— NEW YORK (AP) — With the runners ready but ravaged residents still recovering from Sandy, this weekend's New York City Marathon was canceled Friday when Mayor Michael Bloomberg reversed himself and yielded to mounting criticism that this was no time to run a race.
The death toll in the city stood at 41 and thousands of shivering people were without electricity, making many New Yorkers recoil at the idea of assigning police officers to protect a foot race and evicting storm victims from hotels to make way for runners.
Bloomberg, who as late as Friday morning insisted that the world's largest marathon should go on as scheduled Sunday, changed course hours later after intensifying opposition from the city controller, the Manhattan borough president and sanitation workers unhappy that they had volunteered to help storm victims but were assigned to the race instead. The mayor said he would not want "a cloud to hang over the race or its participants."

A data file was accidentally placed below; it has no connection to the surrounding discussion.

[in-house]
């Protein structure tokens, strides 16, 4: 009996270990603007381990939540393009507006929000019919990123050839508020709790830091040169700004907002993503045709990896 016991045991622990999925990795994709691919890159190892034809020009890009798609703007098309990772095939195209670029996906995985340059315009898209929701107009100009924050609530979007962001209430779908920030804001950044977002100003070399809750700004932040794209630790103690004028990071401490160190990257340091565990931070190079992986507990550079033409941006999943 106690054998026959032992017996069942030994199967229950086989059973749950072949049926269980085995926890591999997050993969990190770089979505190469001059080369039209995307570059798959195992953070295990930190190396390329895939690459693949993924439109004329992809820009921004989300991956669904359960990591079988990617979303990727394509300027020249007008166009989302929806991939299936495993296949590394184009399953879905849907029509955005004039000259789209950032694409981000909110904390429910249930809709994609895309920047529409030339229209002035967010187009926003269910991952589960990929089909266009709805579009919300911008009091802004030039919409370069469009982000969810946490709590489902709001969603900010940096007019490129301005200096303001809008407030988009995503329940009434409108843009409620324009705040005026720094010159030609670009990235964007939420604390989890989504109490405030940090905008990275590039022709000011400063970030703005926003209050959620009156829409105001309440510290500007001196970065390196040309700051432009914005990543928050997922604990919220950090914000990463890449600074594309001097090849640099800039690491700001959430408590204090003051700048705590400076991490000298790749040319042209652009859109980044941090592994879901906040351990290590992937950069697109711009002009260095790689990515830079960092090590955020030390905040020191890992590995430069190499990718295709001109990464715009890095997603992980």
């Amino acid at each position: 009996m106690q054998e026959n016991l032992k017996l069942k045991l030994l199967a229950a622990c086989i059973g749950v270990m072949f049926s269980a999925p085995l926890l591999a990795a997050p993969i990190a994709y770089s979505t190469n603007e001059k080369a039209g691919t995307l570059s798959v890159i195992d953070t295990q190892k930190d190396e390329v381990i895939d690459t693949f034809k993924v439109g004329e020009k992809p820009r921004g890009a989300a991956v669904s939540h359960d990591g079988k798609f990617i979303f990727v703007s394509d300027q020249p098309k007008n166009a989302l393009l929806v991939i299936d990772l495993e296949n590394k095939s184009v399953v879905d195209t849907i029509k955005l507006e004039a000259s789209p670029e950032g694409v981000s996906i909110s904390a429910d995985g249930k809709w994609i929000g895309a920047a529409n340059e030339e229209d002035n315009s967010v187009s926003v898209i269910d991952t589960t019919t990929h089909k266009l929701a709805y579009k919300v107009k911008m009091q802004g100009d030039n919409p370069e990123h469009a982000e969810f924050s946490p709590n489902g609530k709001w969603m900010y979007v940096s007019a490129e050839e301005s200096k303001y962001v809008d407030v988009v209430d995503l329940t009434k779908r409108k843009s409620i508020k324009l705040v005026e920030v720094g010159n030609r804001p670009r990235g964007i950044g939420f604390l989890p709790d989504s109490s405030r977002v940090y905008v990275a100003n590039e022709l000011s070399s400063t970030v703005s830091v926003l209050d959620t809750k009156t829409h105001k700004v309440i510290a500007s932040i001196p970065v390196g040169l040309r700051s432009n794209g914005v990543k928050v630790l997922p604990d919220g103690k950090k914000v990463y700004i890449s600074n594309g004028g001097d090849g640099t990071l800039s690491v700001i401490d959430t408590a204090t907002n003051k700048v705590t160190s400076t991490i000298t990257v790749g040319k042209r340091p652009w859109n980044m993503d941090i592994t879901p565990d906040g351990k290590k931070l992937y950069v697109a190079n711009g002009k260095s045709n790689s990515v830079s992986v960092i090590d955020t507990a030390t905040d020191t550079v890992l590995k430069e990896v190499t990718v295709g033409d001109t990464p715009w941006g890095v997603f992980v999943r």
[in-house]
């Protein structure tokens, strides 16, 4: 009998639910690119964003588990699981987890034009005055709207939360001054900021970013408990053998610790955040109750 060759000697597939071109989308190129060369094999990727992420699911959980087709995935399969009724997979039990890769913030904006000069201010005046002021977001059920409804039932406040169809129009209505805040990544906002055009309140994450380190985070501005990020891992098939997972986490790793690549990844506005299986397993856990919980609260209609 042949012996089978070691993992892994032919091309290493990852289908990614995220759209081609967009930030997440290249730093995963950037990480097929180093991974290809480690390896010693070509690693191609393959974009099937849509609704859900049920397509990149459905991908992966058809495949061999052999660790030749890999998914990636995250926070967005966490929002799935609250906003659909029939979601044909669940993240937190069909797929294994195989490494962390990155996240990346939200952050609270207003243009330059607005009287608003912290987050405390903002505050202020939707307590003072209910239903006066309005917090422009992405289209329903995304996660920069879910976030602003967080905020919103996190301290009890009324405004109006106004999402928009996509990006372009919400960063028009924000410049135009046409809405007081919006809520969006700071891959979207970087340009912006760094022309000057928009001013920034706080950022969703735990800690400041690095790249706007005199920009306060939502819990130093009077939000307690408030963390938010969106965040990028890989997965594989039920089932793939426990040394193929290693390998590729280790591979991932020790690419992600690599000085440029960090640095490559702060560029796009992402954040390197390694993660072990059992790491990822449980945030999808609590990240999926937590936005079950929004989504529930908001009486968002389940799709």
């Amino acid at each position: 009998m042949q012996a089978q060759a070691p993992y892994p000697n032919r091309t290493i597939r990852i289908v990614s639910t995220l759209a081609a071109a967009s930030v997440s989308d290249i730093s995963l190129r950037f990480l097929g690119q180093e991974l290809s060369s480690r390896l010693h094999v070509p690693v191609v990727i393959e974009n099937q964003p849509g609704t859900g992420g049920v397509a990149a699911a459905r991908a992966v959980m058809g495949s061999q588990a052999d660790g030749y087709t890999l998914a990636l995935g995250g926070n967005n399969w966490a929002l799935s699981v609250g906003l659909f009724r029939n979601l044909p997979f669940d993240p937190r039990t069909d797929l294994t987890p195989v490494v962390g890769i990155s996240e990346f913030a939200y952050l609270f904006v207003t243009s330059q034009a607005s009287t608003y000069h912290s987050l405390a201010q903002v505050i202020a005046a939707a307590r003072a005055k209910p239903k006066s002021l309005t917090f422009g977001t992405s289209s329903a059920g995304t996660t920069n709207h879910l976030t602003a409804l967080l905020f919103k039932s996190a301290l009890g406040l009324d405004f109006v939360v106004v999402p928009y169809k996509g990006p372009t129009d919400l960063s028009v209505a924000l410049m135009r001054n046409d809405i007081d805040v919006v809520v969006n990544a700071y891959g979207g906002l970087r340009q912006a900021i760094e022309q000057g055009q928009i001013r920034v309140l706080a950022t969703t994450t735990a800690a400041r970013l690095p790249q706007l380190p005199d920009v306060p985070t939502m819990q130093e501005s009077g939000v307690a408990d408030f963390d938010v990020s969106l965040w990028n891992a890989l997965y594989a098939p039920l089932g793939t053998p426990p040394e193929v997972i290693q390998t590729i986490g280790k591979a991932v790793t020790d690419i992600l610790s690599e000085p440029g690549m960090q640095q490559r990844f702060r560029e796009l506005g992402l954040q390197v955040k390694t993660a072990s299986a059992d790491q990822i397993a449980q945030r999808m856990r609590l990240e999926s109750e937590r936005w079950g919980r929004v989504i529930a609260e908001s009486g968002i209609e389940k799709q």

"We cannot allow a controversy over an athletic event — even one as meaningful as this — to distract attention away from all the critically important work that is being done to recover from the storm and get our city back on track," the mayor said.
Around 47,500 runners — 30,000 of them out-of-towners, many of them from other countries — had been expected to take part in the 26.2-mile event, with more than 1 million spectators usually lining the route.
The race had been scheduled to start in Staten Island, one of the storm's hardest-hit places, and wind through all of the city's five boroughs. The nationally televised race has been held annually since 1970, including 2001, about two months after the 9/11 terrorist attacks.
For runners, the cancellation was a devastating disappointment.
At the midtown New Yorker Hotel, the lobby was filled with anguished runners, some crying and others with puffy eyes. In one corner, a group of Italian runners watched the news with blank looks.